ecommerce Product sourcing checklist You’ve finally found it — the perfect ecommerce product to have all your shoppers’ pulling their credit cards out. But before you buy out the suppliers’ warehouse and start planning your next vacation, you have to ask yourself… is the product really as good as you think?

In our guide on product sourcing best practices for the eight most common ecommerce business models, we went into detail on how to find products for each method, but we only touched upon what you do when you actually find a product you like. So, to close out our series, this article covers how to make sure you’re acquiring your next best-seller — not an expensive dust collector for your warehouse.

Below is our checklist of five points to consider before adding a new product to your inventory, the ultimate finale for product sourcing. After that, we outline some final advice that applies to all product sourcing, regardless of the method.

 

Product Sourcing Checklist: 5 Questions for New Products

Anyone that’s ever bought jewelry from a street cart knows not all that glitters is gold. Before you add a new product to your inventory, ask yourself these five questions:

 

1. Is there demand?

First and foremost, does anyone actually want the product? This question largely depends on how well you know your market — even if products are veritably in demand, are they in demand for your type of customer? Rather than guessing, look to your sales analytics to find this answer.

If it’s still unclear, you can try testing the water by selling a few sample products before ordering them in bulk. You can even gauge interest by asking your customers in a survey, newsletter, or on social media.

 

2. Is it profitable?

Based on the best deal you can get from the supplier, how much product would you have to sell to make enough profit? Would your customers be willing to pay that price? Be as meticulous as you can, factoring in shipping costs and state sales tax. Don’t forget to check your competition (see tip #4) to see if your price is competitive. You may need to break out the calculator for this one. Here are a few pricing strategies that may work for you.

 

3. Is the supplier reliable?

The relationship between seller and supplier varies depending on the business model. Dropshippers must work hand-and-hand with suppliers throughout the sales process, while liquidation buyers only meet theirs once. But no matter what, you want to make sure the supplier is reputable and reliable before signing any checks. If you’re suspicious, look up their past clients or check for any egregious complaints online.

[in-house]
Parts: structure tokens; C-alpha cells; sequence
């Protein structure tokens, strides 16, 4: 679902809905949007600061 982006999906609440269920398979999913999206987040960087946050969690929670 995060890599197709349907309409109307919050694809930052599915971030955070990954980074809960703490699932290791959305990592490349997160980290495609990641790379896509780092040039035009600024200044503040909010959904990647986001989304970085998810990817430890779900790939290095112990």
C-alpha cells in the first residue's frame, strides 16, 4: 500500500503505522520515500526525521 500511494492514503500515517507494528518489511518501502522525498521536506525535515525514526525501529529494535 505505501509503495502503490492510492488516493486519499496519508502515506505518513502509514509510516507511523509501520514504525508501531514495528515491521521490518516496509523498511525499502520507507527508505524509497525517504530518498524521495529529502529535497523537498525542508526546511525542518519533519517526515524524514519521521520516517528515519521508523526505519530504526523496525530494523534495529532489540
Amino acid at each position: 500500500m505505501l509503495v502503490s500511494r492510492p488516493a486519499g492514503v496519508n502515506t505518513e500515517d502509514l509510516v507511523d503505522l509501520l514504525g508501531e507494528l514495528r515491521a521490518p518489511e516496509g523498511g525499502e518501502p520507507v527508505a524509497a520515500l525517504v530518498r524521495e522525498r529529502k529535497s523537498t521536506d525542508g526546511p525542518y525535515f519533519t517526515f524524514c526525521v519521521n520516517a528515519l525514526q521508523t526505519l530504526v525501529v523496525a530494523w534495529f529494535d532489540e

4. Is there competition?

It’s not enough to sell a product that everyone wants if they can find it elsewhere and for a better deal. Always evaluate the landscape before venturing into a new area — do your own product searches, as a customer would, to see what you find.

Although your competitors’ prices are extremely important, don’t forget to check bonuses, policies, and extra features too. Do they offer free shipping? Do they sell the product in a different color than you? The more you know about the market you’re entering, the better you can carve out a place for yourself.

 

5. Why should shoppers buy from you instead of the competition?

Last, what makes you better than the competitors selling the same product? Often, undercutting their price is enough, especially on Amazon where prices are listed one after another. But in a neck-and-neck feud, you can also improve your policies, i.e., offer free shipping or free returns. If you can’t think of a compelling reason consumers should buy from you, they won’t either.

 

Product Sourcing Advice that’s Always Applicable

 

Don’t Be Rash

Being quick on the draw is sometimes necessary in product sourcing, especially if you’re claiming a limited supply of products. But unless you act responsibly, you’re going to wind up with a warehouse full of expired, defective, or otherwise undesirable merchandise. Try to evaluate each step of the process and if something seems fishy, trust your instincts.

 

Have a Plan B

Don’t put all your eggs in one basket, as they say. Often merchants tie their success to one product source, and when that source dries up, they’re stranded. The good news is that you don’t have to stick with only one method of product sourcing, so if there’s a problem with one supplier you’re not caught off guard.

 

Stay Ahead of the Curve

Ecommerce follows trends, so if you can predict the next trend, you have a head-start over your competitors. Stay close with your community, typically on social media, to see what products they’re interested in and how their tastes change. It’s not always about actual products, but also product features. You can also keep an eye on forward-thinking competitors to make sure they don’t get a leg up on you.

 

Conclusion

Effective ecommerce isn’t just about offering the best products and having a snazzy website. Product sourcing plays an enormous role — the better deal you get on your inventory, the more favorable your markup. So, successfully running an online store starts with successfully sourcing your products. Once you have your product supply chain in place, our inventory management software can help with all the rest.

 

Pin It on Pinterest

Share This